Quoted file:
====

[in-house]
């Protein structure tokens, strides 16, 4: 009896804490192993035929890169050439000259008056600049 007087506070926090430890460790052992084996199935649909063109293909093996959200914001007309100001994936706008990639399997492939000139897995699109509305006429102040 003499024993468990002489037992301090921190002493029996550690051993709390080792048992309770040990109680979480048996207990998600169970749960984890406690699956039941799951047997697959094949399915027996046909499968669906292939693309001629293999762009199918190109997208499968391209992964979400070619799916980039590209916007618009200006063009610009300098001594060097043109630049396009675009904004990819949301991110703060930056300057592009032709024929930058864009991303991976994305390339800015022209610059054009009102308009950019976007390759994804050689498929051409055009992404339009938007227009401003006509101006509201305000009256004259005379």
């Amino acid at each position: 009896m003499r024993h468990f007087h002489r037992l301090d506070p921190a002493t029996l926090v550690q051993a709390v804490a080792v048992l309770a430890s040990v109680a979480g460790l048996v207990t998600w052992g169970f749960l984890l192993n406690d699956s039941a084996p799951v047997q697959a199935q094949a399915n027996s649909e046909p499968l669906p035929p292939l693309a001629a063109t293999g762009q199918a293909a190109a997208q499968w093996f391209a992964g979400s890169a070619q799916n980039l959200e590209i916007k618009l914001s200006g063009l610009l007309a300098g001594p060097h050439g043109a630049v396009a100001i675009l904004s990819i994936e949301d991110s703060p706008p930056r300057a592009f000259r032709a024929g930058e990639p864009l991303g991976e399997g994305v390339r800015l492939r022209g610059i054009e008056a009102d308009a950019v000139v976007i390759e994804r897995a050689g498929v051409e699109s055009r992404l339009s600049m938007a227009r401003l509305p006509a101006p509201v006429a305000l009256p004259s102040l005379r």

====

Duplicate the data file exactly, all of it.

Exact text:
[in-house]
């Protein structure tokens, strides 16, 4: 009896804490192993035929890169050439000259008056600049 007087506070926090430890460790052992084996199935649909063109293909093996959200914001007309100001994936706008990639399997492939000139897995699109509305006429102040 003499024993468990002489037992301090921190002493029996550690051993709390080792048992309770040990109680979480048996207990998600169970749960984890406690699956039941799951047997697959094949399915027996046909499968669906292939693309001629293999762009199918190109997208499968391209992964979400070619799916980039590209916007618009200006063009610009300098001594060097043109630049396009675009904004990819949301991110703060930056300057592009032709024929930058864009991303991976994305390339800015022209610059054009009102308009950019976007390759994804050689498929051409055009992404339009938007227009401003006509101006509201305000009256004259005379």
């Amino acid at each position: 009896m003499r024993h468990f007087h002489r037992l301090d506070p921190a002493t029996l926090v550690q051993a709390v804490a080792v048992l309770a430890s040990v109680a979480g460790l048996v207990t998600w052992g169970f749960l984890l192993n406690d699956s039941a084996p799951v047997q697959a199935q094949a399915n027996s649909e046909p499968l669906p035929p292939l693309a001629a063109t293999g762009q199918a293909a190109a997208q499968w093996f391209a992964g979400s890169a070619q799916n980039l959200e590209i916007k618009l914001s200006g063009l610009l007309a300098g001594p060097h050439g043109a630049v396009a100001i675009l904004s990819i994936e949301d991110s703060p706008p930056r300057a592009f000259r032709a024929g930058e990639p864009l991303g991976e399997g994305v390339r800015l492939r022209g610059i054009e008056a009102d308009a950019v000139v976007i390759e994804r897995a050689g498929v051409e699109s055009r992404l339009s600049m938007a227009r401003l509305p006509a101006p509201v006429a305000l009256p004259s102040l005379r």